Inside Llewyn Davis (2013)
Does He Have a Beard? Of course he does.
How Did It Work Out? There are more commercially successful Oscar Isaac films, but there will probably never be a more Oscar Isaac film than this one, in which he plays the tough-luck 1960s folk singer who can’t get out of his own way. It’s a marvelous performance, balancing pathos with prickliness — Llewyn Davis has the soul of an artist but, god, what a dick he can be sometimes — and the film also features his most iconic beard.
Paired with those flowing locks, the beard perfectly establishes that this character is tormented and a beautiful dreamer — the kind of guy you meet in your 20s who’s sure he’s meant to do big things as an actor or musician. But it’s also a bit of a shield, protecting Llewyn from the grief he feels over losing his close friend (and bandmate) — as well as from the creeping suspicion that, maybe just maybe, this folk-singing thing isn’t going to work out for him.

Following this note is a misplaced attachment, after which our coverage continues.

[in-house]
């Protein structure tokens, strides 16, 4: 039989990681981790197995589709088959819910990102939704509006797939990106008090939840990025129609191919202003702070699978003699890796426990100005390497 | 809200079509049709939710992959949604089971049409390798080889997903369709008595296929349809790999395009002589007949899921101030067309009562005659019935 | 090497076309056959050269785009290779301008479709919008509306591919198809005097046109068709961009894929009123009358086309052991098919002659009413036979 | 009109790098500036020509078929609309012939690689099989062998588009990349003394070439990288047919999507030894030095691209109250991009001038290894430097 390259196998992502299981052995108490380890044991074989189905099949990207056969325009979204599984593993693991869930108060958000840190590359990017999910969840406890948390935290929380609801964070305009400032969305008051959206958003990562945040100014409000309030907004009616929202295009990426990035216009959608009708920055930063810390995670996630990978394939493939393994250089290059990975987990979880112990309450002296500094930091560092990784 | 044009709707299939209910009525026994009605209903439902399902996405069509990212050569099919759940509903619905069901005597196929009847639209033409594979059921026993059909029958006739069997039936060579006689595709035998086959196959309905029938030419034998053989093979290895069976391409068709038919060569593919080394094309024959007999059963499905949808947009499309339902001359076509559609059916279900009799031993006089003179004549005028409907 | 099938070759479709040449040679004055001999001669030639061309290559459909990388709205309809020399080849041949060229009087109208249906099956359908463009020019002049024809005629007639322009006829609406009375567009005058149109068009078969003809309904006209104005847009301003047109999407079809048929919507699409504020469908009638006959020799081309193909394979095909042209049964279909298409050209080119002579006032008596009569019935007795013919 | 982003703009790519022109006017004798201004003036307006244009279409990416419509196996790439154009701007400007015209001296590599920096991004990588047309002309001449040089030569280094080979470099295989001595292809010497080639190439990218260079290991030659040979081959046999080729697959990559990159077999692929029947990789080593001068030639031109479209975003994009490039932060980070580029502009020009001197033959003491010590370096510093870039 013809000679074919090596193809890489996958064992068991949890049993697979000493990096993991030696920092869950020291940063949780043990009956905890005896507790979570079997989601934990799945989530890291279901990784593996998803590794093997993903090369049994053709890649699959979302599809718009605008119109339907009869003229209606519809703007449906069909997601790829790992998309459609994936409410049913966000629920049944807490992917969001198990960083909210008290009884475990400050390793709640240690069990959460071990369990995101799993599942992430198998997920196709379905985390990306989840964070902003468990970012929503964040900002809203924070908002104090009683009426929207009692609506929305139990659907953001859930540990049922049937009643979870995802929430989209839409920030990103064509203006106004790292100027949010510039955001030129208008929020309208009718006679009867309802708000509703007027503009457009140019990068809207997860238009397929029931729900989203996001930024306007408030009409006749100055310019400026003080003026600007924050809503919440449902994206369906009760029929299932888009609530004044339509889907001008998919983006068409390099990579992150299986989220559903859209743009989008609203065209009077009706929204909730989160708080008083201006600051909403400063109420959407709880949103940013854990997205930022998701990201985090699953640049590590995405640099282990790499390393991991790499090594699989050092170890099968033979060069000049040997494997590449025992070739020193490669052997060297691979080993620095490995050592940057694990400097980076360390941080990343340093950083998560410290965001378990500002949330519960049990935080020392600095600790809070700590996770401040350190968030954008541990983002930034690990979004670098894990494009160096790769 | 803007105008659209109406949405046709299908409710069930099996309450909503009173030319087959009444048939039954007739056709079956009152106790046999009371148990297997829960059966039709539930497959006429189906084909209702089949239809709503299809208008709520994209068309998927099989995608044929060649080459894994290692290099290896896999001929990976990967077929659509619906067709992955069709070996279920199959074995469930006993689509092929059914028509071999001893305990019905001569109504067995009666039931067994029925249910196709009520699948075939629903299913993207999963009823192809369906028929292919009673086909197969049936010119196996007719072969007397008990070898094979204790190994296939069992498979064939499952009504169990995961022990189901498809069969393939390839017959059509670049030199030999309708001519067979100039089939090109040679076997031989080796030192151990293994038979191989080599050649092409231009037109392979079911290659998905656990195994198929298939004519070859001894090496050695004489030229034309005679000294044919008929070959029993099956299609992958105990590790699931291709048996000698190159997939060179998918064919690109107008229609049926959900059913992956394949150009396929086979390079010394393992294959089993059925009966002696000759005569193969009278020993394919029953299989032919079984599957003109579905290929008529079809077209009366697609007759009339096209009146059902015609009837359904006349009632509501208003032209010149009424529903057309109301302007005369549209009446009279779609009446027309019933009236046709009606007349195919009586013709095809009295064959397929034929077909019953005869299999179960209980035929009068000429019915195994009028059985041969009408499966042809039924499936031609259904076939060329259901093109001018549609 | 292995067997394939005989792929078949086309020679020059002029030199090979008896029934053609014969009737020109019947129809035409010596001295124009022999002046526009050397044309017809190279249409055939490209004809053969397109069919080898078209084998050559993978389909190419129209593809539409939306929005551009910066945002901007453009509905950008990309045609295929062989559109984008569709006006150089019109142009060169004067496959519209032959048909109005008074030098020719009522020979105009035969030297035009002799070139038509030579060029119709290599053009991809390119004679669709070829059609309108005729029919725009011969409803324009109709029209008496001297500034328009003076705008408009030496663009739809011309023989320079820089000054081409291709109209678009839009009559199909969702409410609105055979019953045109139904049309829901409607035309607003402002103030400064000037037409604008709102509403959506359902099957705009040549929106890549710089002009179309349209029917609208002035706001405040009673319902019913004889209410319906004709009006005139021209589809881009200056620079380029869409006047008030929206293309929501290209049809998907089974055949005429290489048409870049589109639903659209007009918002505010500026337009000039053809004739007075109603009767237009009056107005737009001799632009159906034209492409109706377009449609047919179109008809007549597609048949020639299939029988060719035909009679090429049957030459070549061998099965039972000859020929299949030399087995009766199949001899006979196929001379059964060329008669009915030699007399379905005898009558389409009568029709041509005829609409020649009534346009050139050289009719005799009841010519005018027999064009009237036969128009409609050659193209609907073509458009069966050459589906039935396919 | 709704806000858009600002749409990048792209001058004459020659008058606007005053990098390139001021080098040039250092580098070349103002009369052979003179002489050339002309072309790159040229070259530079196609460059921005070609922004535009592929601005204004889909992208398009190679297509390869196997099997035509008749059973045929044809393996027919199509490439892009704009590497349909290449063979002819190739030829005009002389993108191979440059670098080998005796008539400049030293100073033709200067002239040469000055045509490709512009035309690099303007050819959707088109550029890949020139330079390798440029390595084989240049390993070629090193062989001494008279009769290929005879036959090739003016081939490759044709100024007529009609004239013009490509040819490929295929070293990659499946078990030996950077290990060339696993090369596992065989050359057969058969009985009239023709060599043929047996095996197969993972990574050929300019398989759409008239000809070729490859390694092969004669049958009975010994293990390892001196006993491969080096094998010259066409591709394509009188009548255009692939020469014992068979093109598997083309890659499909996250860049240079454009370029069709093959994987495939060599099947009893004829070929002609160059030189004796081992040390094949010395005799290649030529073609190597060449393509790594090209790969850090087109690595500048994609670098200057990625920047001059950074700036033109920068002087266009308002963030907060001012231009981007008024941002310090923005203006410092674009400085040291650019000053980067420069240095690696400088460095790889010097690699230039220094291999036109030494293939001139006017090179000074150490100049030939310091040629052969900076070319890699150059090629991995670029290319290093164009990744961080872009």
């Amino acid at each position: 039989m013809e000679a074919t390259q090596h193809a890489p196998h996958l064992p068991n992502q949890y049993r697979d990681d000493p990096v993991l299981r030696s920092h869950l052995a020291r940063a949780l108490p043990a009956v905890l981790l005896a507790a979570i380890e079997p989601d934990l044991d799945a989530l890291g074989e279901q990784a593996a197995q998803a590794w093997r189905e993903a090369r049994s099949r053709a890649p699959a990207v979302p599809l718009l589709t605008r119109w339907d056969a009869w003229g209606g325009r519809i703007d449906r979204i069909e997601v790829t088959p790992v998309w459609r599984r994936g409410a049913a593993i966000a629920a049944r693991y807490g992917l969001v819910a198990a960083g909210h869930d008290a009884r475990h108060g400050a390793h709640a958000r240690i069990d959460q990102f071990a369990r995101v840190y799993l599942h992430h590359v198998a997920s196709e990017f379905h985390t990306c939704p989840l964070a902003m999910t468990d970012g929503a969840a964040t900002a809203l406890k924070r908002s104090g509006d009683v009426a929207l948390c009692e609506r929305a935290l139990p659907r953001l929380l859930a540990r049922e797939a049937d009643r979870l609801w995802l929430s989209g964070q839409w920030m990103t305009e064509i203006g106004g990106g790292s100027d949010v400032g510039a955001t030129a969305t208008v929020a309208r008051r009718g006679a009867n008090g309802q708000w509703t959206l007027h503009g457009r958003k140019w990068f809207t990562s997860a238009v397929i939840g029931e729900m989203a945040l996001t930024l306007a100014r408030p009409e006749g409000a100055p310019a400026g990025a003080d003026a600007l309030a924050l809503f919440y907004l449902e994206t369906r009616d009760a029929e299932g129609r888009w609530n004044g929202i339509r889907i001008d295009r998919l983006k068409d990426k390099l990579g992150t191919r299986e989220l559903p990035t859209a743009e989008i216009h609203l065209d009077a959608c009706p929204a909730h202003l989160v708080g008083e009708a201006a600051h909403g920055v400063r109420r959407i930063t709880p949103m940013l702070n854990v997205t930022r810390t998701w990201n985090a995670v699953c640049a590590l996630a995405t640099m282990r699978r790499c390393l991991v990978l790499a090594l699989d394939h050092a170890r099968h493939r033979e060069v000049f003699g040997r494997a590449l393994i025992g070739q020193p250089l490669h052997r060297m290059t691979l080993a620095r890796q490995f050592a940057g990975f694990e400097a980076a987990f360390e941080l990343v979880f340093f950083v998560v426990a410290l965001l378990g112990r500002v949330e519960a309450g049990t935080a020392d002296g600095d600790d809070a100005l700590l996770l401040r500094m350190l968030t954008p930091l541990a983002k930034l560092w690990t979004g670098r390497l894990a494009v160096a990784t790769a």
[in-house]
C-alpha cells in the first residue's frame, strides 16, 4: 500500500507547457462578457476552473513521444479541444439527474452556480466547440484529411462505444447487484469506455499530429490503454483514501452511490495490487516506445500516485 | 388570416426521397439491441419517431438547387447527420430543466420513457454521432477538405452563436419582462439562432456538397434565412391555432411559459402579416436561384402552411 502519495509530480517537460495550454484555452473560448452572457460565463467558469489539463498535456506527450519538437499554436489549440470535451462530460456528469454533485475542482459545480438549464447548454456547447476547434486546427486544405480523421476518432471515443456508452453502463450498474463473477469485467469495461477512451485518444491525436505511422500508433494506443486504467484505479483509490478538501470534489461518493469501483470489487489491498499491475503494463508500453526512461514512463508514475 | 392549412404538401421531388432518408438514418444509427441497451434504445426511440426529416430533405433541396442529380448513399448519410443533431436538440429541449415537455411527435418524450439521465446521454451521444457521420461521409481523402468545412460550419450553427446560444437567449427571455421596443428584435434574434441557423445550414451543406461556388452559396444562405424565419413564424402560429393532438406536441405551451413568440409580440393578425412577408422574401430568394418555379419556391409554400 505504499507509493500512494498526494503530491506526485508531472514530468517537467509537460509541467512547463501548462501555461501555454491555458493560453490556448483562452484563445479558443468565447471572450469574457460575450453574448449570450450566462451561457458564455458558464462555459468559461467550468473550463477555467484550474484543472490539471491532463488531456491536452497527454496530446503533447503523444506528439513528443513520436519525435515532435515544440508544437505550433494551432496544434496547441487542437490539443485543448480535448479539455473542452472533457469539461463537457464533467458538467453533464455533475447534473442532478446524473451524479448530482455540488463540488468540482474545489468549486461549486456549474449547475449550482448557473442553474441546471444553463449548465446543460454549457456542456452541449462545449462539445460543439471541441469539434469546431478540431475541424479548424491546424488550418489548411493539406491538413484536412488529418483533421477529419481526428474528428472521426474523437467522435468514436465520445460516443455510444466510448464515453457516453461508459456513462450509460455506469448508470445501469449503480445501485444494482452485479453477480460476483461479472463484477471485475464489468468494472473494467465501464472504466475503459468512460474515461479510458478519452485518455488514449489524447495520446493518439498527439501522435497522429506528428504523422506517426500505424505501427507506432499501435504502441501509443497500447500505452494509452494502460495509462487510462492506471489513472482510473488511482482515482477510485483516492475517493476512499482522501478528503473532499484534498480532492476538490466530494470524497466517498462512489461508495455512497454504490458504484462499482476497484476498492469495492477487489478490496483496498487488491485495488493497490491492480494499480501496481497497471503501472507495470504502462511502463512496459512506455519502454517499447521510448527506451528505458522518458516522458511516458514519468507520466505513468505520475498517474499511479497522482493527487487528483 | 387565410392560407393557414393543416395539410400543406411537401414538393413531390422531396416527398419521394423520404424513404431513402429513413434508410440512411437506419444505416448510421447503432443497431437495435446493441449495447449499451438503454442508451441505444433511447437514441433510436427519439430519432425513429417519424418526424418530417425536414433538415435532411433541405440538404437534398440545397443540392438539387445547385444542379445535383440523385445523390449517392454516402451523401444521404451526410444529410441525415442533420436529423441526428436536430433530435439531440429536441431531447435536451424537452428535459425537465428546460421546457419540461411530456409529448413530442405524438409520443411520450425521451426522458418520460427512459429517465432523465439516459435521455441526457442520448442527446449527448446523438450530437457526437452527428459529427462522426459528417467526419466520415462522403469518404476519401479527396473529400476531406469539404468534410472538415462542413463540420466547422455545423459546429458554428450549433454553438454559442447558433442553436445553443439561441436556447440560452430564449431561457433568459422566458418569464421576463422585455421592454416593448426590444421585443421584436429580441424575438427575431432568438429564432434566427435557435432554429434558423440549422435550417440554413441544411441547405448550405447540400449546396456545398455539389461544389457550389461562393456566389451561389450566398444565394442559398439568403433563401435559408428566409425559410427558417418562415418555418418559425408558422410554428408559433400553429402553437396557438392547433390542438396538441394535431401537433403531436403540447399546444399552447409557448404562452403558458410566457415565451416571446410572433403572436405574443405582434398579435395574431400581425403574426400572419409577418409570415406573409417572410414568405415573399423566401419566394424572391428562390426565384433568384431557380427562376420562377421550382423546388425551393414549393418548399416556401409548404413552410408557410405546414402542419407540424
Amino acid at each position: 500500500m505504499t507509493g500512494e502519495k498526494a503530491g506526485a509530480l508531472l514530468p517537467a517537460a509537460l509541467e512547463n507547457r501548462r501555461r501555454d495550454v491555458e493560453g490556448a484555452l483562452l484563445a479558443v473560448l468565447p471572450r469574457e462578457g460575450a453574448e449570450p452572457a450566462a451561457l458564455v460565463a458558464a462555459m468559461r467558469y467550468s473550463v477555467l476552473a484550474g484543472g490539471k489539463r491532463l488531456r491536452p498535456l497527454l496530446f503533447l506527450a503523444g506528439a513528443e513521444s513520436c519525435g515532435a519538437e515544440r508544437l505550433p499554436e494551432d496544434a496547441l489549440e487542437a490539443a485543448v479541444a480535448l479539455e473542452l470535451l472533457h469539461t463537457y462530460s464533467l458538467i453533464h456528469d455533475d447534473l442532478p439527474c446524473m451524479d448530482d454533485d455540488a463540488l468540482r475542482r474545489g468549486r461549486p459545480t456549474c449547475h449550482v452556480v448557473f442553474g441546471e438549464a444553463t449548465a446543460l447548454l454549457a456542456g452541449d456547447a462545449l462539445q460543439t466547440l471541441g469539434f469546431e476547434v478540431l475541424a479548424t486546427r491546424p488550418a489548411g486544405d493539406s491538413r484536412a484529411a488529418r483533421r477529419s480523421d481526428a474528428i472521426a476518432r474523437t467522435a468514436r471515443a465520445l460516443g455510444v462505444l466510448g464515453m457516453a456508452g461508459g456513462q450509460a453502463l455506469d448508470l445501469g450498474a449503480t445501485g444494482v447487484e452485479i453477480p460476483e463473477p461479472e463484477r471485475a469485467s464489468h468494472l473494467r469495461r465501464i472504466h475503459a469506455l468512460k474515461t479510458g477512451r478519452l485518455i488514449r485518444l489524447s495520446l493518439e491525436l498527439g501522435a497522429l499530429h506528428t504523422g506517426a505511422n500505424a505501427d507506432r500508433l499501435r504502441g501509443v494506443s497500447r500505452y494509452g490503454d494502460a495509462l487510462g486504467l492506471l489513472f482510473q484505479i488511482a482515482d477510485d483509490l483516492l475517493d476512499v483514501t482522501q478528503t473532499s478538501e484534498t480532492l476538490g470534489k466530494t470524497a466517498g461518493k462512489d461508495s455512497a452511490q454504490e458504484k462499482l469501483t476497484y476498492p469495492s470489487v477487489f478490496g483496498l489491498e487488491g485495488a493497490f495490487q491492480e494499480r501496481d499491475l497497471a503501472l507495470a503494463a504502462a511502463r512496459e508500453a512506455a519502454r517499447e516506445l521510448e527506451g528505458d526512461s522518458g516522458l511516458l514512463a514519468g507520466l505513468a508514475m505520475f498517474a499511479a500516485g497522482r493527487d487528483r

A Most Violent Year (2014)
Does He Have a Beard? No, but he’s got some good five-o’clock shadow going on.
How Did It Work Out? One of his first major post-Inside Llewyn Davis films, A Most Violent Year is a conscious throwback to the sort of 1970s New York crime drama that Sidney Lumet used to make, starring Isaac as the head of a heating-oil company who finds himself feeling the squeeze on all sides — including from his less-than-scrupulous wife (Jessica Chastain). A character study more respected than loved, the film failed to make an impression on Academy voters or arthouse audiences, and although Isaac’s quite good as this beleaguered man fighting to stay a step ahead of the forces conspiring to pull him down, it’s notable that he’s clean-shaven — a change of pace from previous roles.